Poor diet high in refined carbohydrates+
+Risk factors you can change
High blood sugar makes you feel tired, cranky, stressed, depressed and overall, lousy. Other symptoms may include blurry vision and increased thirst.
High blood sugar causes inflammation. It damages blood vessels and cells throughout the body leading to other serious health problems over time:
Healthy nutrition and physical activity are definite treatments. Sometimes medications are needed.
Where to Begin?
A good starting point -- any reduction in carbs. Now is not the time for unreachable goals. Change is a gradual process.
Don't panic. Focus first on the doable changes to make a huge impact. Start here:
Stop drinking sugar beverages.
These include fruit juices, "no sugar added" juices, fruit punch, koolaid, lemonade, sweetened iced tea, regular soda, sports, fitness, vitamin/mineral energy drinks, milkshakes, coffee drinks like lattes and any other beverage sweetened with sugar, honey, corn syrup and high fructose corn syrup. Best to avoid alcohol.
Drink sugar free liquids, preferably water. Try sparkling water (seltzer, club soda) or plain water with
lemon or lime wedges, plain coffee, black/green/white and herbal teas. Diet soda and other diet drinks contain sugar substitutes that you may have reservations about, but try varieties that are sweetened with natural stevia.
2. Limit sweets, snack foods and added sugars.
Do you really need dessert after a meal?
Because it takes 30-60 minutes for the food eaten to even begin to satisfy appetite, wait at least 30-60 minutes after a meal before dessert. Hopefully, you'll feel full and not even want dessert.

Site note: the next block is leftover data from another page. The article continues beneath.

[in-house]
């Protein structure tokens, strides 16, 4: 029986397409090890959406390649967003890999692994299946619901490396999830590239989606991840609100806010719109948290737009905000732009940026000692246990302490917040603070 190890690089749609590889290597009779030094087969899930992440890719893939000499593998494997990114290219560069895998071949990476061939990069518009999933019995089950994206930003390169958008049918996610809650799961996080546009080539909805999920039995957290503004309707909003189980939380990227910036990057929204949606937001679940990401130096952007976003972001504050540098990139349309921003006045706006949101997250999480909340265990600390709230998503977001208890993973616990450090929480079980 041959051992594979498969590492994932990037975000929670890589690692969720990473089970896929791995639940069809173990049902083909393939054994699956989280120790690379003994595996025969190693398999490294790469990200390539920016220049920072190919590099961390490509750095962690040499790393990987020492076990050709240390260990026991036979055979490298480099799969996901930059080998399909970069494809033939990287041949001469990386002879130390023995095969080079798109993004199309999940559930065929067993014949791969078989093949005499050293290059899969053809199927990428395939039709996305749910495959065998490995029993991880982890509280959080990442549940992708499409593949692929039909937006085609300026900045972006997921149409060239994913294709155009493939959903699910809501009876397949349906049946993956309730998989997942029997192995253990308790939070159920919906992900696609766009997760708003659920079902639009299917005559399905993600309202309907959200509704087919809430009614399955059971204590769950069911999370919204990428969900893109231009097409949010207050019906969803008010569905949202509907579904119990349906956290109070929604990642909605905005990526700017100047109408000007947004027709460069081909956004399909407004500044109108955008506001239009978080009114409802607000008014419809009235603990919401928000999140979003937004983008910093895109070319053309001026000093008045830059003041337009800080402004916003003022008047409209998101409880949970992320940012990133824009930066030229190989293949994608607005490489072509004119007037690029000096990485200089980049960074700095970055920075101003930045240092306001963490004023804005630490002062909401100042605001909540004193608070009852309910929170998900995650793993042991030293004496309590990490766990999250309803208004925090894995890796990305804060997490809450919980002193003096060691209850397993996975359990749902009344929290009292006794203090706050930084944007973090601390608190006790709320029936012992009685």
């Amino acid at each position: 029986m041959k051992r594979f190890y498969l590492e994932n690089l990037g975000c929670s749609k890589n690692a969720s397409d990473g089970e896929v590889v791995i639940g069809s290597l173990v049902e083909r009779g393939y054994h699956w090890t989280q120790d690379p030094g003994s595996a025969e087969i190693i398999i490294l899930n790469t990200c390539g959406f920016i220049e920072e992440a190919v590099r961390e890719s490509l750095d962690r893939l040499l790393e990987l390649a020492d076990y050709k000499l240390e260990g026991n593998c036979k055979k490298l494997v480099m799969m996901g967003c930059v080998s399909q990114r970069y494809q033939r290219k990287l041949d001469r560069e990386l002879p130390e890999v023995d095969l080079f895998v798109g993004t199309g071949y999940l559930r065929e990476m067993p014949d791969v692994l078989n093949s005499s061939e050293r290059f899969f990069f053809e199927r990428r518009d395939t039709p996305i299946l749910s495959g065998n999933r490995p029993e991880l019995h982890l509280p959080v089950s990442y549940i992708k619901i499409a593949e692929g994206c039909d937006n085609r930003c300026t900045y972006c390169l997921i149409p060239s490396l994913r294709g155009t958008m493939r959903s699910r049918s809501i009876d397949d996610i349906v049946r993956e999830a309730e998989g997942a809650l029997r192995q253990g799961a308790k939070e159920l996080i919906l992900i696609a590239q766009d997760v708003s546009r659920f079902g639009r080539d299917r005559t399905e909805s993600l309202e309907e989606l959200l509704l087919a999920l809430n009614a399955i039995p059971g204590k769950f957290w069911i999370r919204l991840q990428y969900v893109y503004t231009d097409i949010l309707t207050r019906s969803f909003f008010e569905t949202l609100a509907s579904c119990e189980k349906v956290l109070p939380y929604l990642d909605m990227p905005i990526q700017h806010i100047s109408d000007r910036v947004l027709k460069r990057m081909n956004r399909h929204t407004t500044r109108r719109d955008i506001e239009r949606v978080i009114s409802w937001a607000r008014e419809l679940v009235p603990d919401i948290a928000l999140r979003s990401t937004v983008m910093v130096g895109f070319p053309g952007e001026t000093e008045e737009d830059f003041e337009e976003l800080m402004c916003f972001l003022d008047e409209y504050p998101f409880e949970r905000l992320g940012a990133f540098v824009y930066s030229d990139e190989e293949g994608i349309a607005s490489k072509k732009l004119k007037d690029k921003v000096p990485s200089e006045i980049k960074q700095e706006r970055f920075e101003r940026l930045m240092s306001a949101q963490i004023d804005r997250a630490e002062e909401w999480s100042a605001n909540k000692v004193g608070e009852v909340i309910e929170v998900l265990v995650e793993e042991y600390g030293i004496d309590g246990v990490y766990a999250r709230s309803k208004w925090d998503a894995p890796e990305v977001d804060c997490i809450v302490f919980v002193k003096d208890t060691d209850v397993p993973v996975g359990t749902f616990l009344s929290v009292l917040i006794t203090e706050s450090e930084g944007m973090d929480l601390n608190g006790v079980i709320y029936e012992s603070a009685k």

But if you must -- try fruits, or small servings of the real, full fat sweets with great mouth feel and flavor -- eaten slowly and savored.
Put away the sugar and other sweeteners like brown sugar, honey, maple syrup, even agave as these all have carbs and its so easy to go overboard.
I'm not a great fan of manufactured, artificial sweeteners: saccharin (Sweet and Low), aspartame (Equal), sucralose (Splenda) or acesulfame K (Sweet One). Their use is controversial with concerns for gut health, memory loss, weight gain and cancer. You decide what is best for you.
Sugar alcohols like sorbitol, maltitol, mannitol and erythritol may cause gas and bloating, so use with caution.
Try using a plant-based sub like stevia or monkfruit.
REMEMBER: Sugar-free doesn't always mean carb (or calorie) free!
Keep the "goodies" packed away in cupboard or pantry, out of sight, out of mind.
What's that go-to food for an energy boost at 3 in the afternoon -- Chocolate, crackers, chips, cookies?
Buy a smaller bag, eat it, enjoy it, and move on. Better yet, try some almonds or walnuts.
3. Choose a variety of whole, real foods using RYGforHealth© as a guide.
FIRST - Focus on quantity of food.
A good foundation: Eat at least 2-3 times daily, spacing meals 4-6 hours apart. This food plan is moderately low carb, higher protein. Not extreme, but quite effective.
A typical American diet carb intake: ~300-500 g daily (easy). Don't believe me?
CHALLENGE: keep track of everything you eat and drink for 24 hours. Add up the carbs. You'll be amazed -- guaranteed!
NEXT - Focus on quality of food.
Include fresh foods and produce with deep, rich colors without alot of processing or packaging. The synergic symphony of nutrients provided by these foods reinforces the beauty, simplicity and effectiveness of RYGforHealth.
LIMIT carb foods and beverages with ultimate goal of 100-150 g carb daily, spread out evenly throughout the day.
BALANCE carb, protein and fat at each meal.
CHOOSE whole, real foods, avoiding processed foods as much as possible, seasoned with herbs and spices.
Young or old, it's never too early or too late to make a change for health.
All these principles are good for the entire family. No special food plan for you and then another for the kids -- same foods, but perhaps different portions based on body size and physical activity.
NOTE: If you have diabetes, consistency from day to day with when you eat, how much you eat and when you take prescribed medications to lower blood sugar is key.
It may seem boring, but best results are seen when a consistent daily pattern or habit is formed with these daily activities.